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‘We were aware of TCF… but what about the cost?’: How Clydesdale failed customers

Clydesdale Bank is facing a bill of £42m to deal with its miscalculation of mortgage rates and subsequent failings in its redress scheme.

The bank has to pay an £8.9m FCA fine by October 14 as well as writing off mortgage underpayments and organising a redress scheme.

In April 2009 the bank realised mortgage rates were being wrongly calculated whenever there was an interest rate change affecting 42,000 customers and leaving a £21.2m shortfall.

In September 2009 it corrected the IT error and began writing to customers to inform them how they may have been affected.

The FCA final notice, published today, details how Clydesdale ignored Financial Ombudsman Service guidance to write off customer shortfalls. Around 600 complaints were referred to the FOS about Clydesdale’s mortgage errors, most of which were upheld.

The FCA says Clydesdale balanced commercial interests alongside Treating Customers Fairly rules and did not make it clear to customers that it was at fault for the error.

The impact left many customers facing increases of more than £500 a month to their mortgage payments to ensure they could still pay off their mortgage on time.

Here we outline some of the key failings of Clydesdale Bank and how these impacted customers:

Inadequate redress scheme

Clydesdale paid or credited £3.6m in redress to affected customers but the FCA says it should have been more if it had communicated its errors more clearly.

The bank sent information suggesting customers were still on course to repay their mortgages at the end of the agreed term.

The FCA says the bank took “too long” to correct the situation and did not make it clear to customers that the mistake was the bank’s fault.

It also suggested customers had “no option” but to make up the shortfall, when they could have rejected the extra payments.

“We were all very aware of TCF, the FOS position but…”

FOS guidance relating to lender errors in calculating mortgage rates is to repay shortfalls in full but Clydesdale ignored its advice.

An internal email sent on 3 August 2009 stated: ”We all agreed the issue is very complex and difficult to get right from all perspectives. We were all very aware of TCF, FOS position, but also the commercial view – if we basically said “sorry for the mistake and we have adjusted your account, but going foirward [sic] your payment will be £x” then the costs could be as much as £25m…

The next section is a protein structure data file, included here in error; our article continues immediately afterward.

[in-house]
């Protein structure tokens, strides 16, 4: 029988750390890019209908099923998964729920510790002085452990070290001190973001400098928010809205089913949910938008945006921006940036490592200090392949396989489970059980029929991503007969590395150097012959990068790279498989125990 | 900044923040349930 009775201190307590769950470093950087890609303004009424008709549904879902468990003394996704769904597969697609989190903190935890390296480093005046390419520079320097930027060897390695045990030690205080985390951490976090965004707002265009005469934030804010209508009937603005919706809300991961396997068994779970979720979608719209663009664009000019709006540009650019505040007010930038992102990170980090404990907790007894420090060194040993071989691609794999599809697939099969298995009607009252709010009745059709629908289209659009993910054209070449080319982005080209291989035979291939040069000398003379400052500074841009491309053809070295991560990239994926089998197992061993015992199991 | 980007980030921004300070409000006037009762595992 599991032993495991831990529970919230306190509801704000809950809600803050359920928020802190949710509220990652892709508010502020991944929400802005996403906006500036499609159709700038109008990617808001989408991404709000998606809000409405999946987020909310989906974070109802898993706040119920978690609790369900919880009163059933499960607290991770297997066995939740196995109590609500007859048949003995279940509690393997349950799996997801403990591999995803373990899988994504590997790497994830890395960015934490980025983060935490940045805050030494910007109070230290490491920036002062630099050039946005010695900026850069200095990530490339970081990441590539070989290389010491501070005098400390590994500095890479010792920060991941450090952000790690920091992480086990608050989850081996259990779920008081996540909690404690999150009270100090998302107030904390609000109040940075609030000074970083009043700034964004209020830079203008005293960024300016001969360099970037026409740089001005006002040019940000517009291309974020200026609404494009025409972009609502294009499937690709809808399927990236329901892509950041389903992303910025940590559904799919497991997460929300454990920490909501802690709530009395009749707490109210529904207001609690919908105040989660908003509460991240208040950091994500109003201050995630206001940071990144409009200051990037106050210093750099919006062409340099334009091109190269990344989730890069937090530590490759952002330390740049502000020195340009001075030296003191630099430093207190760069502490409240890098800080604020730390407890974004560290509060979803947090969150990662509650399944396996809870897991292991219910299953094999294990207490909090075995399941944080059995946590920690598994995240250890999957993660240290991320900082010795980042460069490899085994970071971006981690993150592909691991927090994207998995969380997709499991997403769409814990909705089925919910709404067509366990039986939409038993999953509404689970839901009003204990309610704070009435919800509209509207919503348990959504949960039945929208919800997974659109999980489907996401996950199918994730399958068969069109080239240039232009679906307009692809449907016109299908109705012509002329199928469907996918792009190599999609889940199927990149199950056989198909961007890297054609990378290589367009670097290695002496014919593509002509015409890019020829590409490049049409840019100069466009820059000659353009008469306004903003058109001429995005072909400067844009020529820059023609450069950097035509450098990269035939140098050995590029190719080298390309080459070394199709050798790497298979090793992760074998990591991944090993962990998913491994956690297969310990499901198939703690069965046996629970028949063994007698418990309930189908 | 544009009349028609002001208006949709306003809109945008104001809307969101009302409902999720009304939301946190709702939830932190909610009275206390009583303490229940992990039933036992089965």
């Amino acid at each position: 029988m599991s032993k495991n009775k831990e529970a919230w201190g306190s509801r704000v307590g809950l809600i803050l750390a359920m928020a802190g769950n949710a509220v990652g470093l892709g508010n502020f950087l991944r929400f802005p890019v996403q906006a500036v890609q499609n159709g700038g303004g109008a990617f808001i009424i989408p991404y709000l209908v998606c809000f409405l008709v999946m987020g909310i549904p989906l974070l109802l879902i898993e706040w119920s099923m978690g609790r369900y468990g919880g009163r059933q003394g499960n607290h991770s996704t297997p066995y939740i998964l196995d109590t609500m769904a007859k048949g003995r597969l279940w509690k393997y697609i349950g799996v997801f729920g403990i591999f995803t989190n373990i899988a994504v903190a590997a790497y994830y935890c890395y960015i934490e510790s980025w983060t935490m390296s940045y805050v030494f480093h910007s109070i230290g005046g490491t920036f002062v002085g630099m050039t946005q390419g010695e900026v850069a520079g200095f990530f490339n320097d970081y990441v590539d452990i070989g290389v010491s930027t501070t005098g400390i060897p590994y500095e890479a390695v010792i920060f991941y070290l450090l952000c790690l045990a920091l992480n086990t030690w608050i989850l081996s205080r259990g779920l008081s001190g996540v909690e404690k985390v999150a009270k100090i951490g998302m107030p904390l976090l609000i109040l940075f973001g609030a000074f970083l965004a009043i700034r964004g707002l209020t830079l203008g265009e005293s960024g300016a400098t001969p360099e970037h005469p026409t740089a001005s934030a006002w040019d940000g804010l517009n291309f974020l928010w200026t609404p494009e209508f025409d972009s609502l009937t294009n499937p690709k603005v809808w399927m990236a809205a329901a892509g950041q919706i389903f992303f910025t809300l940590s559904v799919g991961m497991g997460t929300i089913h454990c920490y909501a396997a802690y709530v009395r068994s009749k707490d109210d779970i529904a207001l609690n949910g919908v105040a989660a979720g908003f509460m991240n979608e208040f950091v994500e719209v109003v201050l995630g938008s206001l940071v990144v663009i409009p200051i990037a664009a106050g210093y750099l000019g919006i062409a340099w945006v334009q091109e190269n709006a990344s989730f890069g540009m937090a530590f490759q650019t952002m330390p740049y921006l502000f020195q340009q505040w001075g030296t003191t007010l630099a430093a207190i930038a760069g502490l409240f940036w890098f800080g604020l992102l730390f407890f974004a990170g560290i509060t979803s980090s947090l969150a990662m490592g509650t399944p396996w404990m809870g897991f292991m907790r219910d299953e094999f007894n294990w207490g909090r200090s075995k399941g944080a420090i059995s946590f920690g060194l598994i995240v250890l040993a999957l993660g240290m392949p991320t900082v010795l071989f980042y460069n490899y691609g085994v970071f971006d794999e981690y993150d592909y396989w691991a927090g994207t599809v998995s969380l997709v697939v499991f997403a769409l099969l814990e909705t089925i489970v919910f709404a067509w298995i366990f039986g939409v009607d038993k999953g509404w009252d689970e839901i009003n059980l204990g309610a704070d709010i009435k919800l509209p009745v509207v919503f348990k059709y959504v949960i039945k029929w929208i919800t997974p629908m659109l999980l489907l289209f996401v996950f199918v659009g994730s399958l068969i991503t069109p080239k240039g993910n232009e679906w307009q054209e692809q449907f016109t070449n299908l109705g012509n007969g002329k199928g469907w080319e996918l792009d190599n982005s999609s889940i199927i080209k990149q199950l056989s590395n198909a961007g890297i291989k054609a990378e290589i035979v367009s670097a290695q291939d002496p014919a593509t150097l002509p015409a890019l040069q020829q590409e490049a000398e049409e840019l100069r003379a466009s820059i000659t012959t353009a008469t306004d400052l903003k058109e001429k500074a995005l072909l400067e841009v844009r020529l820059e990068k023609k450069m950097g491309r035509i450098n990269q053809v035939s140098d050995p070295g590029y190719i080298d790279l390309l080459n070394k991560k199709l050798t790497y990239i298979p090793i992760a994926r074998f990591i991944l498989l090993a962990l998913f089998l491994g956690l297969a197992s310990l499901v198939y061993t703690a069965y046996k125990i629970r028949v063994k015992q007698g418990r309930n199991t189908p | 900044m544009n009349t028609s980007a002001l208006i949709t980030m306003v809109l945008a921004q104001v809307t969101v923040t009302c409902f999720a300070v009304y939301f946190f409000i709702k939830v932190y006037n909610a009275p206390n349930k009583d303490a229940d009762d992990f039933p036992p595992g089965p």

“I realise there are TCF considerations but the amounts for the majority are relatively low, so we should be able to point out our error as part of the review and move the cases back to a correct payment strategy going forward.”

£18,500 mortgage shortfall

The error affected 42,648 mortgage accounts, around one third of Clydesdale’s mortgage book.

Of these accounts, Clydesdale identified that 21,844 had capital shortfalls as a result of underpayments.

The impact of the error varied significantly between different customers.

One customer had a capital shortfall of £18,501 while another had a shortfall of less than £20. The average capital shortfall was £970.

£500 increases to monthly mortgage payments

As a result of capital shortfalls, Clydesdale customers were faced with various payment options to make up the difference and ensure they paid off their mortgage on time:

  • For 3,719 mortgage accounts, there was a monthly increase of under £2
  • For 1,907 mortgage accounts, there was a monthly increase of between £2 to £5
  • For 1,815 mortgage accounts, there was a monthly increase of between £5 to £10
  • For 7,040 mortgage accounts, there was a monthly increase of between £10 to £50
  • For 3,535 mortgage accounts, there a monthly increase of between £50 to £100
  • For 2,409 mortgage accounts, there was a monthly increase of between £100 to £200
  • For 1,247 mortgage accounts, there was a monthly increase of between £200 to £500
  • For 172 mortgage accounts, there was a monthly increase of over £500.



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There are 4 comments at the moment, we would love to hear your opinion too.

  1. We have a word for such bank people who continually make cockups…numpties!

  2. Is it just me or does anyone else not think that the bigger issue is that this bank cannot carry out the most basic of banking functions, namely, calculating interest? If it can’t actually do this bit correctly goodness only knows what else is amiss.

  3. There are some banks that I wouldn’t touch with somebody else’s barge pole, this being one of them.

    Saying that I can’t think of a bank that I’d be fully confident in these days.

  4. Centaur comment testing.

    Please ignore.

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